Print 22 comment(s) - last by The0ne.. on Jul 26 at 5:19 PM

Scientists find star more than 300 times more massive than the sun.

A UK-led team of scientists say that R136a1 is the most massive star ever found.  According to the Associated Press, a new study finds that it shines millions of times more luminous than the sun.  The star, which is about 265 solar masses, had a birth weight of as much as 320 times that of our sun.

The mammoth star was found at the center of a star cluster in the Tarantula Nebula, located in the Large Magellanic Cloud, a neighboring galaxy about 165,000 light-years away from the Milky Way.

The celestial giant is losing mass through powerful winds and burns so brightly that it has already slimmed down considerably over its lifetime, said Paul Crowther, lead astrophysicist at the University of Sheffield in northern England.

"Unlike humans, these stars are born heavy and lose weight as they age," said Crowther. "R136a1 is already middle-aged and has undergone an intense weight loss program, shedding a fifth of its initial mass over that time, or more than fifty solar masses."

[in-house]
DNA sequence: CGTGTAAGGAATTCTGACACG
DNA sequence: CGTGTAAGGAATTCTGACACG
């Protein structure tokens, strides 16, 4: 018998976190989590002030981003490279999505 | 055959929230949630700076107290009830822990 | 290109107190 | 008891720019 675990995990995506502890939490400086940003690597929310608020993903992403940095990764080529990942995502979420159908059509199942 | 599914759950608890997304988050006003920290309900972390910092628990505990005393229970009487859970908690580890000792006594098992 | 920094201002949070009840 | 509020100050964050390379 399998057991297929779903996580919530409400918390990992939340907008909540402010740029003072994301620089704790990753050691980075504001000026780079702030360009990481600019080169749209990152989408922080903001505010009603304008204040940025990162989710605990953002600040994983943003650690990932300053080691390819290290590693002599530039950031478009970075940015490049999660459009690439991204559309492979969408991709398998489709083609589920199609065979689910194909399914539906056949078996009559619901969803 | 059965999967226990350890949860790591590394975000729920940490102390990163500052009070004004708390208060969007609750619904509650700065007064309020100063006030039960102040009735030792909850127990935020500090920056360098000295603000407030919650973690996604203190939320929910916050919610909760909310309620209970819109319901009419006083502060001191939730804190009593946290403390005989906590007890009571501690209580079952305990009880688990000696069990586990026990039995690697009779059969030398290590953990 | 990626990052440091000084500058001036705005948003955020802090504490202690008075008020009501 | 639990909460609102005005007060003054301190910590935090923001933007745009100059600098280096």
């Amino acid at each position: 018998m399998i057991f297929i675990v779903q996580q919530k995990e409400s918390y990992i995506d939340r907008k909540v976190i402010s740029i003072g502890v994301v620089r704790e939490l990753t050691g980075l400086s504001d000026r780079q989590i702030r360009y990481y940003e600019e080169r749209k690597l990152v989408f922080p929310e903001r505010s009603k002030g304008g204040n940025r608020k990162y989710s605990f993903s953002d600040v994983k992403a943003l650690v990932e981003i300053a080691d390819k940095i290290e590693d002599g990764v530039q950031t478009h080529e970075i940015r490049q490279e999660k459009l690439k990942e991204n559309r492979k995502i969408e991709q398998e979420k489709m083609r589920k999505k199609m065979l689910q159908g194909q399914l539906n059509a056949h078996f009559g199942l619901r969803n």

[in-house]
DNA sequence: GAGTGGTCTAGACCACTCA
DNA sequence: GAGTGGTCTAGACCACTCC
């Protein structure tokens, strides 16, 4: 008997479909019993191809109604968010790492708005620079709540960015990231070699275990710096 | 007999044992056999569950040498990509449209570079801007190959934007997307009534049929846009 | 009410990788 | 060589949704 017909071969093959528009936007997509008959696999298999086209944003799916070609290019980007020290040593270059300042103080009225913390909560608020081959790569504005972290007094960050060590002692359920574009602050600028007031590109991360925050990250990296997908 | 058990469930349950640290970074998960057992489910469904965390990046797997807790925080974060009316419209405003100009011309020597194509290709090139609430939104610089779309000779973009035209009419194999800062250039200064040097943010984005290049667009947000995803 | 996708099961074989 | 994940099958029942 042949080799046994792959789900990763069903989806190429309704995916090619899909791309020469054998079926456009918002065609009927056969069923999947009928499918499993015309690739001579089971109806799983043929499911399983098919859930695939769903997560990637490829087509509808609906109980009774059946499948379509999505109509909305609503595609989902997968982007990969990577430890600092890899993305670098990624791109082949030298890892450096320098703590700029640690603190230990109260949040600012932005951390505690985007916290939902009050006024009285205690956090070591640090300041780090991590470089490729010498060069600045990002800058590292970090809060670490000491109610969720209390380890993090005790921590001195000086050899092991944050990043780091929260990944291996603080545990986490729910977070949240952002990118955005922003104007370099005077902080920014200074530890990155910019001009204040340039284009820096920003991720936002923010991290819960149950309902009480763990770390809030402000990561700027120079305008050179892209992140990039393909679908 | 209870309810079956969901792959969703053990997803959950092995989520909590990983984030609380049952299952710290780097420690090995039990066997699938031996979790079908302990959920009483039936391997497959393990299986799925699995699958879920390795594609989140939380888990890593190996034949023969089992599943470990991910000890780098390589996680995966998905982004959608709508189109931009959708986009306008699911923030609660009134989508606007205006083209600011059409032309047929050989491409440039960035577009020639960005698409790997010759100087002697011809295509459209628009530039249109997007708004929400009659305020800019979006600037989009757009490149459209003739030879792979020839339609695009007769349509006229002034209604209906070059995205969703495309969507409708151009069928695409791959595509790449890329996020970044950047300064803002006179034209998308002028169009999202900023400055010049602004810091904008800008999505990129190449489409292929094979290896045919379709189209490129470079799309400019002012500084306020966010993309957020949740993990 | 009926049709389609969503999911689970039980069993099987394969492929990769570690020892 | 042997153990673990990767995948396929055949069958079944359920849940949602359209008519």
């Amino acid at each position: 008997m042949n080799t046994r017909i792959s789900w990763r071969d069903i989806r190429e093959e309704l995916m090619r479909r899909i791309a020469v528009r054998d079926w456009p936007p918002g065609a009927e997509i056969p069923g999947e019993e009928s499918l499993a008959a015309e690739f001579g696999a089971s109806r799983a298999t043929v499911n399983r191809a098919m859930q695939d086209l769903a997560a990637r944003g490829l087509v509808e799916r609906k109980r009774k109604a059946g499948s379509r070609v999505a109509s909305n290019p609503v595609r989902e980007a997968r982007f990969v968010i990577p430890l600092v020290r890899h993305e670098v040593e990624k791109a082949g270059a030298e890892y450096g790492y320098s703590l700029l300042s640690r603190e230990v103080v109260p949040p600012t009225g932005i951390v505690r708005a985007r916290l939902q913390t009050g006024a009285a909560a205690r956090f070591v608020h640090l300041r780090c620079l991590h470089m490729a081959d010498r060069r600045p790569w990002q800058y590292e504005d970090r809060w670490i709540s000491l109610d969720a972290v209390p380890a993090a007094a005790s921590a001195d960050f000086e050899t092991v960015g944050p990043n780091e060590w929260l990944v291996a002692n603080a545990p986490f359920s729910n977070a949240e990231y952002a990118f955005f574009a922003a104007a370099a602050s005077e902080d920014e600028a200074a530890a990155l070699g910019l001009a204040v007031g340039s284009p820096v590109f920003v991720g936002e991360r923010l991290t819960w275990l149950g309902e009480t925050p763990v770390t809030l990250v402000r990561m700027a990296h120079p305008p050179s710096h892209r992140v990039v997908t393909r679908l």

The team of scientists compared previous findings from the NASA/ESA Hubble Space Telescope with the new readings from the European Southern Observatory's Very Large Telescope, of two young clusters of stars. They found several stars with surface temperatures over 40,000 degrees — more than seven times hotter than the sun.

The findings from Crowther and his team can be found in the July edition of Monthly Notices of the Royal Astronomical Society.

In June, a team of NASA scientists discovered the most powerful gamma rays on record and physicists at the University of Oxford published a study about their findings on whether dark matter in the sun sustains life on Earth in this month's Physical Review Letters journal.

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By blueeyesm on 7/22/2010 9:22:20 AM , Rating: 5
"Unlike humans, these stars are born heavy and lose weight as they age," said Crowther.

In essence they are always 'on', rarely consume external fuel sources and starve their bodies, then burn themselves out. Sounds like someone with an eating disorder...